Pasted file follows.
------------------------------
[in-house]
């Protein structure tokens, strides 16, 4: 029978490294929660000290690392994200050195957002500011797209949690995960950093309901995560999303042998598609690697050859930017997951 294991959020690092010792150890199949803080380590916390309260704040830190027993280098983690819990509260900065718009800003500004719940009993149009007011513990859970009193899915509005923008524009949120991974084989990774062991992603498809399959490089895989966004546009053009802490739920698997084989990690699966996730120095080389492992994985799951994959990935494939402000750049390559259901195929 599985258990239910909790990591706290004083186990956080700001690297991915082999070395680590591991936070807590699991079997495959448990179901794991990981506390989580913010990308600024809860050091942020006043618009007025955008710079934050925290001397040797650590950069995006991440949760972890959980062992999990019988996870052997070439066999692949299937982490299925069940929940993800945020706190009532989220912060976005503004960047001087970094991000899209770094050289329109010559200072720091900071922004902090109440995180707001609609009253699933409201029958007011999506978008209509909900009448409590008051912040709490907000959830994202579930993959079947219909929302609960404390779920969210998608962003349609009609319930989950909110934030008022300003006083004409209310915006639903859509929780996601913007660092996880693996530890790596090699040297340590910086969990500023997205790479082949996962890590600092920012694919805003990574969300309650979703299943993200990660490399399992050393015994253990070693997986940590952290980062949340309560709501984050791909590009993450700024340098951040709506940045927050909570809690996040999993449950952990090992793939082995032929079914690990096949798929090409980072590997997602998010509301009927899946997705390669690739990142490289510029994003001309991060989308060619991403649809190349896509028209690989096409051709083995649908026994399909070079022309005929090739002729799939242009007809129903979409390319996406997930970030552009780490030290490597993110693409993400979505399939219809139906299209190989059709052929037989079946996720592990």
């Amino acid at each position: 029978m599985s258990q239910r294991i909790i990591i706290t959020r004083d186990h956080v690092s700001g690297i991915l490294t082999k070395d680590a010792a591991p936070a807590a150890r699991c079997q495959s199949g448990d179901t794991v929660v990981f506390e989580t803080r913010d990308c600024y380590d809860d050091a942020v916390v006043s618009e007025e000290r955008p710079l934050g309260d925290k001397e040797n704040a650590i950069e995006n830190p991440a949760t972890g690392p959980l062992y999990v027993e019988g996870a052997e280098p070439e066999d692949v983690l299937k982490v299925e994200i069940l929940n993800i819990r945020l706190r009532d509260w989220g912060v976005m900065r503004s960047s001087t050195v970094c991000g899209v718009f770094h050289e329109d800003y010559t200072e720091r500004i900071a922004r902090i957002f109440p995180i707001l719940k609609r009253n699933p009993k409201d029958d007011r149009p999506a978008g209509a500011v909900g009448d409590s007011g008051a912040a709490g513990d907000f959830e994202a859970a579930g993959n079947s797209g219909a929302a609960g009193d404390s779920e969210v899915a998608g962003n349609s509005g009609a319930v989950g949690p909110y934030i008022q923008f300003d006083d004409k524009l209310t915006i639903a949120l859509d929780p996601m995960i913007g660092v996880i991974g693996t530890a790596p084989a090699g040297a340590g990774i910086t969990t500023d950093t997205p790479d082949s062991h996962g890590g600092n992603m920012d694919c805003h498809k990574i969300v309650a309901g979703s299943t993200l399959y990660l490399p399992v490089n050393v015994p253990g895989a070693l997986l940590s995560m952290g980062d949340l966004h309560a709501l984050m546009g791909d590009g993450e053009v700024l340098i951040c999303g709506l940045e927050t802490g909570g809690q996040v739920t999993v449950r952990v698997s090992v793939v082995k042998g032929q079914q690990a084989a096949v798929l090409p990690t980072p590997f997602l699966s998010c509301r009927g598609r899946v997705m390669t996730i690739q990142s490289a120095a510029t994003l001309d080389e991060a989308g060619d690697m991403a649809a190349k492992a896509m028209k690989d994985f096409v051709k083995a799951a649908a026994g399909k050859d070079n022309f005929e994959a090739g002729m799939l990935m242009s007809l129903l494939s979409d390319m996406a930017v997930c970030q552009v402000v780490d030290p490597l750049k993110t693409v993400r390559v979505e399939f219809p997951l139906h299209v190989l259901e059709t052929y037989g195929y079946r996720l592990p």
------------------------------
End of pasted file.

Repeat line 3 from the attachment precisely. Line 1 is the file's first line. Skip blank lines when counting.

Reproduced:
């Amino acid at each position: 029978m599985s258990q239910r294991i909790i990591i706290t959020r004083d186990h956080v690092s700001g690297i991915l490294t082999k070395d680590a010792a591991p936070a807590a150890r699991c079997q495959s199949g448990d179901t794991v929660v990981f506390e989580t803080r913010d990308c600024y380590d809860d050091a942020v916390v006043s618009e007025e000290r955008p710079l934050g309260d925290k001397e040797n704040a650590i950069e995006n830190p991440a949760t972890g690392p959980l062992y999990v027993e019988g996870a052997e280098p070439e066999d692949v983690l299937k982490v299925e994200i069940l929940n993800i819990r945020l706190r009532d509260w989220g912060v976005m900065r503004s960047s001087t050195v970094c991000g899209v718009f770094h050289e329109d800003y010559t200072e720091r500004i900071a922004r902090i957002f109440p995180i707001l719940k609609r009253n699933p009993k409201d029958d007011r149009p999506a978008g209509a500011v909900g009448d409590s007011g008051a912040a709490g513990d907000f959830e994202a859970a579930g993959n079947s797209g219909a929302a609960g009193d404390s779920e969210v899915a998608g962003n349609s509005g009609a319930v989950g949690p909110y934030i008022q923008f300003d006083d004409k524009l209310t915006i639903a949120l859509d929780p996601m995960i913007g660092v996880i991974g693996t530890a790596p084989a090699g040297a340590g990774i910086t969990t500023d950093t997205p790479d082949s062991h996962g890590g600092n992603m920012d694919c805003h498809k990574i969300v309650a309901g979703s299943t993200l399959y990660l490399p399992v490089n050393v015994p253990g895989a070693l997986l940590s995560m952290g980062d949340l966004h309560a709501l984050m546009g791909d590009g993450e053009v700024l340098i951040c999303g709506l940045e927050t802490g909570g809690q996040v739920t999993v449950r952990v698997s090992v793939v082995k042998g032929q079914q690990a084989a096949v798929l090409p990690t980072p590997f997602l699966s998010c509301r009927g598609r899946v997705m390669t996730i690739q990142s490289a120095a510029t994003l001309d080389e991060a989308g060619d690697m991403a649809a190349k492992a896509m028209k690989d994985f096409v051709k083995a799951a649908a026994g399909k050859d070079n022309f005929e994959a090739g002729m799939l990935m242009s007809l129903l494939s979409d390319m996406a930017v997930c970030q552009v402000v780490d030290p490597l750049k993110t693409v993400r390559v979505e399939f219809p997951l139906h299209v190989l259901e059709t052929y037989g195929y079946r996720l592990p």